The rules were rightly shelved following Covid-19, but the individuals, institutions and ideas that influenced them haven’t disappeared.

It’s important that we continue to challenge them, including by supporting voices that have queried debt orthodoxy and refusing to allow political parties to capitalise on fear of debt. There’s also a need to be clear-eyed about the agendas at work.

In the United Kingdom whipped-up fears about deficits and debt fuelled ten years of destructive austerity between 2010 and 2020. Cuts were linked to 120,000 excess deaths, and stunted growth and productivity.

Even if New Zealand doesn’t opt for that path, there’s a danger that exaggerated anxiety about government debt puts a lid on political ambition.

That’s arguably already happened. Concerns about high indebtedness in recent years have cramped space in public debate for creative thinking about industrial policy, more progressive taxation, or reversing privatisations.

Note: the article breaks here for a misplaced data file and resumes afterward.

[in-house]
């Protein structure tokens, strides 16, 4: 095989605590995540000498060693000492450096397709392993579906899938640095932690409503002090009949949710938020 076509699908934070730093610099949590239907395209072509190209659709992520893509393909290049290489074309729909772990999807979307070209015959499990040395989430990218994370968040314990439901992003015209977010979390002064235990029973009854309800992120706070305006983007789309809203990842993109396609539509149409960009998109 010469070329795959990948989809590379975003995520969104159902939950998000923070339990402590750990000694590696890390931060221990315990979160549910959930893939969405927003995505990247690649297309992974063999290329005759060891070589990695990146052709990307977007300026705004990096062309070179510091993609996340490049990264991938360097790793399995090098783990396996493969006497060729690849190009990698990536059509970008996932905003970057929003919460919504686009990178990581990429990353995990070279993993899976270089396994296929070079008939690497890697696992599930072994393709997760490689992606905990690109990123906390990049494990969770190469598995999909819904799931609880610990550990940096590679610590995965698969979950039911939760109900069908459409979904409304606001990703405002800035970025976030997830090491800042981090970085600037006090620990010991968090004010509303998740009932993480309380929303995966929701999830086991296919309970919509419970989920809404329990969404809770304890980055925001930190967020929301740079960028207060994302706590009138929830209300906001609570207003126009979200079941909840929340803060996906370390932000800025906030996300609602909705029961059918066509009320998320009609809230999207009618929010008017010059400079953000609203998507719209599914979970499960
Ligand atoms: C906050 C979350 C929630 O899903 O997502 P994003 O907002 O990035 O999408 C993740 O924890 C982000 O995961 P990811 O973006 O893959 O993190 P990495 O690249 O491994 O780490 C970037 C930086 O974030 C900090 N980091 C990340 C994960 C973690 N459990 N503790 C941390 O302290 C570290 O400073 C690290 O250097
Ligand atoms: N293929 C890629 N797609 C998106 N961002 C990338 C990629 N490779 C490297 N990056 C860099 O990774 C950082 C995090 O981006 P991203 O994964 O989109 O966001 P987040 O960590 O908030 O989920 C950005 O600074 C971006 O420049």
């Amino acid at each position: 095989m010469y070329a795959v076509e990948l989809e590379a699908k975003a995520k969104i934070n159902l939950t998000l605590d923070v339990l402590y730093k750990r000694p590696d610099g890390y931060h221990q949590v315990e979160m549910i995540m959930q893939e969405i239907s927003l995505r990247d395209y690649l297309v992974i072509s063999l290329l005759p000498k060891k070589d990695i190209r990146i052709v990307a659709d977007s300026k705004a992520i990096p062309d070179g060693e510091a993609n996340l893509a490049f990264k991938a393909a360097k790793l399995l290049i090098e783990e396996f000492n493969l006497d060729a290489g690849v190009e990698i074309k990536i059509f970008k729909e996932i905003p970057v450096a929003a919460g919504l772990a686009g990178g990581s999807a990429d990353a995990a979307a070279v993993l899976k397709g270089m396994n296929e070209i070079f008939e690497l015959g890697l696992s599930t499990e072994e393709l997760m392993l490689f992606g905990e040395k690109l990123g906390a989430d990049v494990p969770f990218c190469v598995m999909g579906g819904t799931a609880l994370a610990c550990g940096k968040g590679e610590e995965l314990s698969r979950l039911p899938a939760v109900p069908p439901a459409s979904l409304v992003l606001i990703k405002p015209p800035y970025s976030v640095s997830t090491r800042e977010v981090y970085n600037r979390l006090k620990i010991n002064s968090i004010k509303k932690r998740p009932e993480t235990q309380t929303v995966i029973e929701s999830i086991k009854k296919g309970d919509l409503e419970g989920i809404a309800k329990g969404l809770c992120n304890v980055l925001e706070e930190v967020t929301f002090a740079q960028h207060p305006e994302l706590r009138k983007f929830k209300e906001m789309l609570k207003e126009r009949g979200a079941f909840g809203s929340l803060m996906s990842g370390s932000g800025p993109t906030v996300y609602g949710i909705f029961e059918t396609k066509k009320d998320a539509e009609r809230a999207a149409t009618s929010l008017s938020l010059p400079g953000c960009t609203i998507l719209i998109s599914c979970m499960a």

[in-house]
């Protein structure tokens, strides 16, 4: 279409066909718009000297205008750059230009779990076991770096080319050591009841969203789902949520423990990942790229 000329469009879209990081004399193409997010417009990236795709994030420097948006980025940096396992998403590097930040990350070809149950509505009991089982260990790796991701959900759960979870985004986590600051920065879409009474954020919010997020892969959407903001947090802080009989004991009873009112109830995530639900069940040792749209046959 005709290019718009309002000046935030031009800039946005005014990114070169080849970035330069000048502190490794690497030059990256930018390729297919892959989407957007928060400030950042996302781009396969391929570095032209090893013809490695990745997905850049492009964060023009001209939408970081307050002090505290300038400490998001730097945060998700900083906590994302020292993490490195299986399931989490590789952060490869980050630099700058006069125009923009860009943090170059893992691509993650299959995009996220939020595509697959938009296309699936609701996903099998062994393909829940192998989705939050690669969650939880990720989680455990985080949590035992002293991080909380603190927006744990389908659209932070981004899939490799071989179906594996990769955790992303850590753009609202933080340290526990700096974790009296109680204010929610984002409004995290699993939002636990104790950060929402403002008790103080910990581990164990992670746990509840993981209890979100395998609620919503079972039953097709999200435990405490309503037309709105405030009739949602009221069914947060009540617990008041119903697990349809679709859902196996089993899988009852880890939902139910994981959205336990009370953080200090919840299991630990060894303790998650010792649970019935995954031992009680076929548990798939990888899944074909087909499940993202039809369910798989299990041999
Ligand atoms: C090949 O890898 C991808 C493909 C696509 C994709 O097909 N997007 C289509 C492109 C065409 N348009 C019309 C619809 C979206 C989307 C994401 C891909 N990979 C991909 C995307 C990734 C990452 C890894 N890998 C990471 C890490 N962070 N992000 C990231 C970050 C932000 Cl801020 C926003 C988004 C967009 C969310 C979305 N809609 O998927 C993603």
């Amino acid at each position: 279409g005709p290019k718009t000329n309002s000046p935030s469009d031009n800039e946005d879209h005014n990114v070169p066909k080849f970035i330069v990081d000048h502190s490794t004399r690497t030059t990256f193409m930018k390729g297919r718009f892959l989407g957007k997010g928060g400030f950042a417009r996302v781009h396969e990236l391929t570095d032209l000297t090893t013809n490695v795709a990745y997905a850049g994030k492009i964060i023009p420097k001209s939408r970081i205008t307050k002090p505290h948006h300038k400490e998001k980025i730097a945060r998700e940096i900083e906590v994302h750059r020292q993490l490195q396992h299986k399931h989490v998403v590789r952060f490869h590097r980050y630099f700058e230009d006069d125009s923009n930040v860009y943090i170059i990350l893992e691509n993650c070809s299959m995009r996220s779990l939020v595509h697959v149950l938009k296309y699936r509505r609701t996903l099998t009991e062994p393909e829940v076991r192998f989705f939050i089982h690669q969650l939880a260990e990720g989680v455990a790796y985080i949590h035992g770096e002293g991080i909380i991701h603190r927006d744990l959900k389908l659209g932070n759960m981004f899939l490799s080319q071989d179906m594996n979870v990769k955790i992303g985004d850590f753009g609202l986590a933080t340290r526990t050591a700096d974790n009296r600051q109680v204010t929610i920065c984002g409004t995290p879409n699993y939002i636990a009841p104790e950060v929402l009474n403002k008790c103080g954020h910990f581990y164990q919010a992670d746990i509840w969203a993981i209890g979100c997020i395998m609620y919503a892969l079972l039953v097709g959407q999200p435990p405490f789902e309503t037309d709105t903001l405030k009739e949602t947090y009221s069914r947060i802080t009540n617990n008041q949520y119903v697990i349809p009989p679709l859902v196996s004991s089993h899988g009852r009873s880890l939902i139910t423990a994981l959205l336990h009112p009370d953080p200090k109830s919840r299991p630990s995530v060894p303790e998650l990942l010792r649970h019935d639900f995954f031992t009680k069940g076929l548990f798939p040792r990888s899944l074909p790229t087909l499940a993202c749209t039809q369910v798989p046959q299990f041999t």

The National Party’s finance spokesperson Paul Goldsmith worried earlier in the year that government spending would “saddle future generations with debt”.

The bigger risk for New Zealand’s future generations is that fear of borrowing leads to under-investment in universal public services and ailing infrastructure. Public housing waitlists have reached a record high. There are multiple reports of under-funding of health services. Young people (alongside Māori, single parents, unemployed people, and people on low incomes) report being most likely to feel lonely most or all of the time. Investment in services to tackle these challenges could well even pay for itself over time.

In 2017, before becoming Prime Minister, Jacinda Ardern said “neoliberalism has failed”.

It may have failed. But recent debates about government debt show neoliberalism has surprising staying power, in a country sometimes touted as a progressive holdout against reactionary turns worldwide.

The ideas proposed in the October election, and the result of it, will reveal how much of a holdout New Zealand can be.

Max Harris is a writer, PhD student and author of The New Zealand Project. He previously worked as a policy advisor to British Labour shadow chancellor.